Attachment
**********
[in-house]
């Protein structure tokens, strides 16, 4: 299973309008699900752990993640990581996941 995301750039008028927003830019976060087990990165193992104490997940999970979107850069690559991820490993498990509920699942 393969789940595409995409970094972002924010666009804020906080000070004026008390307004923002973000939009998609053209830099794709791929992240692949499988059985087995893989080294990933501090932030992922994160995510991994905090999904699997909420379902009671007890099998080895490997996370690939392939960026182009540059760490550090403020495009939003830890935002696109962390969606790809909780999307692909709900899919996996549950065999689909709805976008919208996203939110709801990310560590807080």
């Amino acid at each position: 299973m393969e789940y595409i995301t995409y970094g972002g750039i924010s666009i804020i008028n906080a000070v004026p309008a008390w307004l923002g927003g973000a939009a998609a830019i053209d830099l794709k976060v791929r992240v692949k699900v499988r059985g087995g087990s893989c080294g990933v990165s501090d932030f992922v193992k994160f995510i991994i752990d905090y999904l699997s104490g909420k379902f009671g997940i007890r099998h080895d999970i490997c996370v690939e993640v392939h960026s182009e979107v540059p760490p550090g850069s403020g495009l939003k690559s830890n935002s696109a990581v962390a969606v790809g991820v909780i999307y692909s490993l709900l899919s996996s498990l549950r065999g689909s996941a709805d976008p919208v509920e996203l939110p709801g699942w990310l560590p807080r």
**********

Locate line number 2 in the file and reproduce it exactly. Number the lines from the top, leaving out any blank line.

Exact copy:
């Protein structure tokens, strides 16, 4: 299973309008699900752990993640990581996941 995301750039008028927003830019976060087990990165193992104490997940999970979107850069690559991820490993498990509920699942 393969789940595409995409970094972002924010666009804020906080000070004026008390307004923002973000939009998609053209830099794709791929992240692949499988059985087995893989080294990933501090932030992922994160995510991994905090999904699997909420379902009671007890099998080895490997996370690939392939960026182009540059760490550090403020495009939003830890935002696109962390969606790809909780999307692909709900899919996996549950065999689909709805976008919208996203939110709801990310560590807080």